The equipment's operating variables have been widely studied during the spray drying of phytopharmaceuticals. Such variables include solution or dispersion feed rate, drying air inlet temperature, drying air outlet temperature, spray nozzle airflow rate, spray nozzle diameter, spray nozzle type, drying air flow rate, aspiration rate, drying air inlet humidity, drying air outlet humidity, compressed air flow, compressed air pressure, etc. (Oliveira and Petrovick, 2010).

Currently, our research group has struggled greatly to develop rosemary's phytopharmaceuticals intermediate products with greater aggregate value by spray drying (Couto et al., 2012a). The operating variables set up demonstrated an effect on the chemical profile and in vitro antioxidant activity of spray-dried rosemary extracts (SDRE). From a phytopharmaceutical technology point of view, besides the physicochemical quality control and biological activity assessments, determining the effects of spray drying process variables in the drying performance and physicomechanical properties of the products, is a starting point for the full and accurate validation and scale-up of rosemary's powder technology process.

Improving both chemical and microbiological stabilities, as well as their flowability and compressibility during the preformulation studies, may turn the SDRE into more inviting intermediate products for developing solid dosage forms (SDF), which represent the majority of medicines marketed worldwide. Multifactorial chemometric tools such as the design of experiments approach and Response Surface Methodology (RSM) may be useful strategies in this pursuit (Matero et al., 2013).

In this paper, we report the effect of extract feed rate (EF), drying air inlet temperature (IT) and spray nozzle airflow rate (SA) in several physicomechanical properties of SDRE. A 33 Box–Behnken design and RSM were performed. The correlations between the process adequacy indicators were also assessed. By using a determined set of experimental conditions, we engineered products with improved levels of stability, flowability and compressibility, which may enable the direct manufacture of tablets and/or capsules filling.

Materials and methods

Herbal drug

Samples of rosemary leaves (Rosmarinus officinalis L., Lamiaceae) were collected from specimens located in the medicinal plants garden of the Hospital de Medicina Alternativa da Secretaria Estadual da Saúde do Estado de Goiás (863 m, 16°43′50.3″ South, 49°14′32.9″ West/Goiânia, GO, Brazil). Once identified, a voucher specimen was prepared and deposited in the Universidade Federal de Goiás (UFG) Herbarium under the registration identification UFG – 43206. The leaves were dried at room temperature (25 ± 2 °C) and ground in a TE-625 knife mill (Tecnal Ltda, Piracicaba, SP, Brazil). A mean powder size of 437.94 ± 7.00 µm was achieved. Powdered material (herbal drug) was stored sheltered from light and moisture for subsequent use in the extraction procedure.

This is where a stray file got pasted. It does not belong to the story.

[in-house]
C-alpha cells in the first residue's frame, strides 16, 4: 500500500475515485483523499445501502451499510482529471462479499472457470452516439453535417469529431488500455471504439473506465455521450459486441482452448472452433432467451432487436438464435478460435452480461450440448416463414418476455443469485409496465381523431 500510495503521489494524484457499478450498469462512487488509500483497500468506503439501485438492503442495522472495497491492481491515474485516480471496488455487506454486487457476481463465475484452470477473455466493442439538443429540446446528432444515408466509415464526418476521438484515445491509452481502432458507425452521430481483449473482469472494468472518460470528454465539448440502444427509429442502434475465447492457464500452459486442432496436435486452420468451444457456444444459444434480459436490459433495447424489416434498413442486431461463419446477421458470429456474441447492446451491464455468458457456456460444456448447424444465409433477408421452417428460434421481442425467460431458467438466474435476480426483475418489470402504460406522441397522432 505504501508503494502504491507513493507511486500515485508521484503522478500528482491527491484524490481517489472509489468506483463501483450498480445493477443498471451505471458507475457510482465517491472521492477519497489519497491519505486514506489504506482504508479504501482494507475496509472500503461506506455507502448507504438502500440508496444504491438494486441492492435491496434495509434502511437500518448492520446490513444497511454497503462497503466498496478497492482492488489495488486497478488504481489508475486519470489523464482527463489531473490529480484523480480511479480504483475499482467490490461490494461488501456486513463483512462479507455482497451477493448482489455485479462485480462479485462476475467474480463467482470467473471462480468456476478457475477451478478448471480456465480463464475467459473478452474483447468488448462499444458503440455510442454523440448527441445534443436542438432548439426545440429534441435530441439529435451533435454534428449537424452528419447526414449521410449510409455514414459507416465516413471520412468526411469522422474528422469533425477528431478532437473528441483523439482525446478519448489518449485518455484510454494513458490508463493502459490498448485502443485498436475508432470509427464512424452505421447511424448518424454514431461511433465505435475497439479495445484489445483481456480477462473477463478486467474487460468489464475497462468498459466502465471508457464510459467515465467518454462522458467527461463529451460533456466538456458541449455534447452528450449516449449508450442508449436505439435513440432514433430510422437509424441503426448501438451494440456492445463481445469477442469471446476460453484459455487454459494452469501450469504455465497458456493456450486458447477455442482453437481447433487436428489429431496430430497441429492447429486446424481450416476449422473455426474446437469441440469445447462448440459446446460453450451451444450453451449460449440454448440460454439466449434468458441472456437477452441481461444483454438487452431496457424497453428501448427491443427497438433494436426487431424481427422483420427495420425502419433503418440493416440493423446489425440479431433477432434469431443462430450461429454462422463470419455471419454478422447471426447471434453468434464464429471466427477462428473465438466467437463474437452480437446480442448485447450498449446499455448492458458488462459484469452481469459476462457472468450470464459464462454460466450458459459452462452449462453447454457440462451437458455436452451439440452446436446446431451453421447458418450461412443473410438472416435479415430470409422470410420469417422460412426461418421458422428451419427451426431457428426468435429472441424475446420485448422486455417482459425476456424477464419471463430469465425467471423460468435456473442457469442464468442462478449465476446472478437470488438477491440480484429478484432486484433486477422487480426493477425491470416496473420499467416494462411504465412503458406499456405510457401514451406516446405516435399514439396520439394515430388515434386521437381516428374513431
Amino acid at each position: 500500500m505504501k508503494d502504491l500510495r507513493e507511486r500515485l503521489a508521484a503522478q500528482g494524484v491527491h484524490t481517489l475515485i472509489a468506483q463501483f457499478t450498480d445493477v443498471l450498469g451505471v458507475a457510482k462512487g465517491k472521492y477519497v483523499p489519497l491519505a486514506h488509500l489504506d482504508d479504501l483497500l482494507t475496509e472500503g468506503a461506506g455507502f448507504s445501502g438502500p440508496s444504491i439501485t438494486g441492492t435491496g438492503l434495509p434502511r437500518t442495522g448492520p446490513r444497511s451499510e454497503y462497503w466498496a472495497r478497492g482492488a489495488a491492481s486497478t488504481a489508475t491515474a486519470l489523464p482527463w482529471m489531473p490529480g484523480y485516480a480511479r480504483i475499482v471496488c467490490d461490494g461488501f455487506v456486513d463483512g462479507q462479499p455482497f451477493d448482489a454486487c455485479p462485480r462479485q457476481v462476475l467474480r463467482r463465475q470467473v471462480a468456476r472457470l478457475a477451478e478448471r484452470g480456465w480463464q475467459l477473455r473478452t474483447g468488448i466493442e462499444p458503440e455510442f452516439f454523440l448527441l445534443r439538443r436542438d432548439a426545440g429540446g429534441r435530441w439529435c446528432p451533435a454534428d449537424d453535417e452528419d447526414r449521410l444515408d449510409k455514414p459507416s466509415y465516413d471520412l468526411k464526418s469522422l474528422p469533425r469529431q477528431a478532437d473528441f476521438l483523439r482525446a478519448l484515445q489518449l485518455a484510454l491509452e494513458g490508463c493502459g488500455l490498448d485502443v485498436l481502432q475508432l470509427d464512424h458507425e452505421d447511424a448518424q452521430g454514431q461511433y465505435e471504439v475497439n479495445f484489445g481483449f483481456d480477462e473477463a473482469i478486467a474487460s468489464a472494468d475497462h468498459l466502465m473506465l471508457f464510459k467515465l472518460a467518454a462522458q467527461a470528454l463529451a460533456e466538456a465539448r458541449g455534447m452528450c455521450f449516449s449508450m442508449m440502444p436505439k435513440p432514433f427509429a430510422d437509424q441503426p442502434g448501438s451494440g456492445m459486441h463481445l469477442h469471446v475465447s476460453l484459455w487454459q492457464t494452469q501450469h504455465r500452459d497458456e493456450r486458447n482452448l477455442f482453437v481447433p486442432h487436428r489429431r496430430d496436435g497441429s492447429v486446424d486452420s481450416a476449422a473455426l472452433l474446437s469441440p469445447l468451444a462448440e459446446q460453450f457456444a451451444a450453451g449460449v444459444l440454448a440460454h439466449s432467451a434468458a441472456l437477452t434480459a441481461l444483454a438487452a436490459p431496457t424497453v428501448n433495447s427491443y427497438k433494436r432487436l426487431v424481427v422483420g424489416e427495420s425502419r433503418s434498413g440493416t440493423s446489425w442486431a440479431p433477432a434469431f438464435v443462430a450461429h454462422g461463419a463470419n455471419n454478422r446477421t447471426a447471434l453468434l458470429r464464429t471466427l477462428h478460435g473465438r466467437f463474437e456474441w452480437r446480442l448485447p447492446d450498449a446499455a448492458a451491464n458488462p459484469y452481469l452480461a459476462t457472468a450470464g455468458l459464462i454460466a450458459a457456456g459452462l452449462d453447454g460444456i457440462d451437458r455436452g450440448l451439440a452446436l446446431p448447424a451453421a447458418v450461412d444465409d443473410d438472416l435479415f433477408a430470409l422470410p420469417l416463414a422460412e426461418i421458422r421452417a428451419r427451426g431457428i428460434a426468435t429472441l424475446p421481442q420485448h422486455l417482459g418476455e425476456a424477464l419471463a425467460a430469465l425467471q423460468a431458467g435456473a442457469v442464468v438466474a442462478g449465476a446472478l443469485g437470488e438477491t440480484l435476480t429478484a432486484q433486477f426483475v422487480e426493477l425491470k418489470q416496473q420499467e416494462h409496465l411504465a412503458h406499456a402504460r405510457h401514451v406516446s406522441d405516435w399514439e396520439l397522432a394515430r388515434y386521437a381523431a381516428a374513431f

Feed extract

The hydroalcoholic feed extract was obtained at room temperature by percolation of the herbal drug, using as solvent an ethanol:water solution (80:20, v/v) as previously reported (Couto et al., 2012a). The extract was stored in closed flasks protected from light at a temperature between −2 and 8 °C prior to characterization and further use in the drying experiments. Extract density and alcoholic content were determined according to the methods described in the Brazilian Pharmacopoeia 5th edition (Farmacopeia Brasileira, 2010). Solid content (CS, w.b.) of a 1 g sample was measured with a gravimetric method in an MB 35 halogen lamp analyzer (Ohaus Inc., Pine Brook, NJ, USA). The extract viscosity was measured at room temperature using a DV–III+ viscometer (Brookfield Engineering Laboratories, Inc., Middleboro, MA, USA). All experiments were performed in triplicate.

Design of experiments

The spray drying experiments followed a 33 Box–Behnken design with three factors in three levels and three central point replicates as presented in Table 1, which shows the design matrices with the coded and non-coded values of each factor studied. The critical process parameters investigated (factors) were: (i) extract feed rate (EF, ml/min); (ii) drying air inlet temperature (IT, °C) and (iii) spraying airflow rate (SA, l/min). Their selection was based on our previous experiences.

Table 1 Coded factors and their levels in the 33 Box-Behnken factorial design matrices. 

Run EF (ml/min) IT (°C) SA (l/min)
1 -1 (2) -1 (80) 0 (40)
2 +1 (6) -1 (80) 0 (40)
3 -1 (2) +1 (140) 0 (40)
4 +1 (6) +1 (140) 0 (40)
5 -1 (2) 0 (110) -1 (30)
6 +1 (6) 0 (110) -1 (30)
7 -1 (2) 0 (110) +1 (50)
8 +1 (6) 0 (110) +1 (50)
9 0 (4) -1 (80) -1 (30)
10 0 (4) +1 (140) -1 (30)
11 0 (4) -1 (80) +1 (50)
12 0 (4) +1 (140) +1 (50)
13 0 (4) 0 (110) 0 (40)
14 0 (4) 0 (110) 0 (40)
15 0 (4) 0 (110) 0 (40)